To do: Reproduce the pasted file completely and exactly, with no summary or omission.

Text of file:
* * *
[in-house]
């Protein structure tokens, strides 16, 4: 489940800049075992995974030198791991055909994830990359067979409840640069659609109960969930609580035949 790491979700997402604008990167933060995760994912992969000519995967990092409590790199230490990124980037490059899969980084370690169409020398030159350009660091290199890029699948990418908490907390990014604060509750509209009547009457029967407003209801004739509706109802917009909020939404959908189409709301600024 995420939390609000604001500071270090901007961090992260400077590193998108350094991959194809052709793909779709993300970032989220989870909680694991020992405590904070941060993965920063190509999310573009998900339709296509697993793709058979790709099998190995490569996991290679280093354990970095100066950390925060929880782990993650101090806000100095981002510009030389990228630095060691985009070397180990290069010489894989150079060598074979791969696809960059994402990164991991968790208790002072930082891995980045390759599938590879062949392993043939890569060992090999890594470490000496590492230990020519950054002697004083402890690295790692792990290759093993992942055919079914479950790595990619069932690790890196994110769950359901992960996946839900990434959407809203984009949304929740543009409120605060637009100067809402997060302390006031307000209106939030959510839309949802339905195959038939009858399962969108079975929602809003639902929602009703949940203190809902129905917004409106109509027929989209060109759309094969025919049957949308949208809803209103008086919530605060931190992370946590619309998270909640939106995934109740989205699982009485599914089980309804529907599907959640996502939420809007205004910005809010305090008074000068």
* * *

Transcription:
[in-house]
């Protein structure tokens, strides 16, 4: 489940800049075992995974030198791991055909994830990359067979409840640069659609109960969930609580035949 790491979700997402604008990167933060995760994912992969000519995967990092409590790199230490990124980037490059899969980084370690169409020398030159350009660091290199890029699948990418908490907390990014604060509750509209009547009457029967407003209801004739509706109802917009909020939404959908189409709301600024 995420939390609000604001500071270090901007961090992260400077590193998108350094991959194809052709793909779709993300970032989220989870909680694991020992405590904070941060993965920063190509999310573009998900339709296509697993793709058979790709099998190995490569996991290679280093354990970095100066950390925060929880782990993650101090806000100095981002510009030389990228630095060691985009070397180990290069010489894989150079060598074979791969696809960059994402990164991991968790208790002072930082891995980045390759599938590879062949392993043939890569060992090999890594470490000496590492230990020519950054002697004083402890690295790692792990290759093993992942055919079914479950790595990619069932690790890196994110769950359901992960996946839900990434959407809203984009949304929740543009409120605060637009100067809402997060302390006031307000209106939030959510839309949802339905195959038939009858399962969108079975929602809003639902929602009703949940203190809902129905917004409106109509027929989209060109759309094969025919049957949308949208809803209103008086919530605060931190992370946590619309998270909640939106995934109740989205699982009485599914089980309804529907599907959640996502939420809007205004910005809010305090008074000068």